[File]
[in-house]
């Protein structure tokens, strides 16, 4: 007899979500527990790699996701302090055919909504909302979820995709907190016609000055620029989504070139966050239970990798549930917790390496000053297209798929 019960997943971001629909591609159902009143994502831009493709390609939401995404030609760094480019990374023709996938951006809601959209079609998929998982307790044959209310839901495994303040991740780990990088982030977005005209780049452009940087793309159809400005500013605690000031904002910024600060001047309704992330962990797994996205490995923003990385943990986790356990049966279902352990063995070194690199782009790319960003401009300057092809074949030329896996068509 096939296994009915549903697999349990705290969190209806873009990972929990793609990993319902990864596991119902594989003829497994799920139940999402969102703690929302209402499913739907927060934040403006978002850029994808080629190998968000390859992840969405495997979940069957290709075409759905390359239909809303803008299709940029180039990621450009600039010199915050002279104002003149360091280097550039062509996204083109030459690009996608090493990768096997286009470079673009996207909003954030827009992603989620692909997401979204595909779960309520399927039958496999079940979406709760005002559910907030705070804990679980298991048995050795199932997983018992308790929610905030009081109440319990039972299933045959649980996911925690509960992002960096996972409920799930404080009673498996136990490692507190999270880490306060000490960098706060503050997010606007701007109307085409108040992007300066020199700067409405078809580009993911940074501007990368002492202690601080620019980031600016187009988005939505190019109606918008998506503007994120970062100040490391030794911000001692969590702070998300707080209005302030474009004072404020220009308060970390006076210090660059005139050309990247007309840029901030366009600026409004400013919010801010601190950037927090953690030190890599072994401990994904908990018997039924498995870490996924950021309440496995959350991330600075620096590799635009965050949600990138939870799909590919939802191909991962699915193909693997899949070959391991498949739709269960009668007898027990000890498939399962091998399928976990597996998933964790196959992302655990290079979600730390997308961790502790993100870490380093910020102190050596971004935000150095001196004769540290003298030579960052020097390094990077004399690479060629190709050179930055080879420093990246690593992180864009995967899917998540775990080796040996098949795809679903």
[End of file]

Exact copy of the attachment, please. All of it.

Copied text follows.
[in-house]
């Protein structure tokens, strides 16, 4: 007899979500527990790699996701302090055919909504909302979820995709907190016609000055620029989504070139966050239970990798549930917790390496000053297209798929 019960997943971001629909591609159902009143994502831009493709390609939401995404030609760094480019990374023709996938951006809601959209079609998929998982307790044959209310839901495994303040991740780990990088982030977005005209780049452009940087793309159809400005500013605690000031904002910024600060001047309704992330962990797994996205490995923003990385943990986790356990049966279902352990063995070194690199782009790319960003401009300057092809074949030329896996068509 096939296994009915549903697999349990705290969190209806873009990972929990793609990993319902990864596991119902594989003829497994799920139940999402969102703690929302209402499913739907927060934040403006978002850029994808080629190998968000390859992840969405495997979940069957290709075409759905390359239909809303803008299709940029180039990621450009600039010199915050002279104002003149360091280097550039062509996204083109030459690009996608090493990768096997286009470079673009996207909003954030827009992603989620692909997401979204595909779960309520399927039958496999079940979406709760005002559910907030705070804990679980298991048995050795199932997983018992308790929610905030009081109440319990039972299933045959649980996911925690509960992002960096996972409920799930404080009673498996136990490692507190999270880490306060000490960098706060503050997010606007701007109307085409108040992007300066020199700067409405078809580009993911940074501007990368002492202690601080620019980031600016187009988005939505190019109606918008998506503007994120970062100040490391030794911000001692969590702070998300707080209005302030474009004072404020220009308060970390006076210090660059005139050309990247007309840029901030366009600026409004400013919010801010601190950037927090953690030190890599072994401990994904908990018997039924498995870490996924950021309440496995959350991330600075620096590799635009965050949600990138939870799909590919939802191909991962699915193909693997899949070959391991498949739709269960009668007898027990000890498939399962091998399928976990597996998933964790196959992302655990290079979600730390997308961790502790993100870490380093910020102190050596971004935000150095001196004769540290003298030579960052020097390094990077004399690479060629190709050179930055080879420093990246690593992180864009995967899917998540775990080796040996098949795809679903």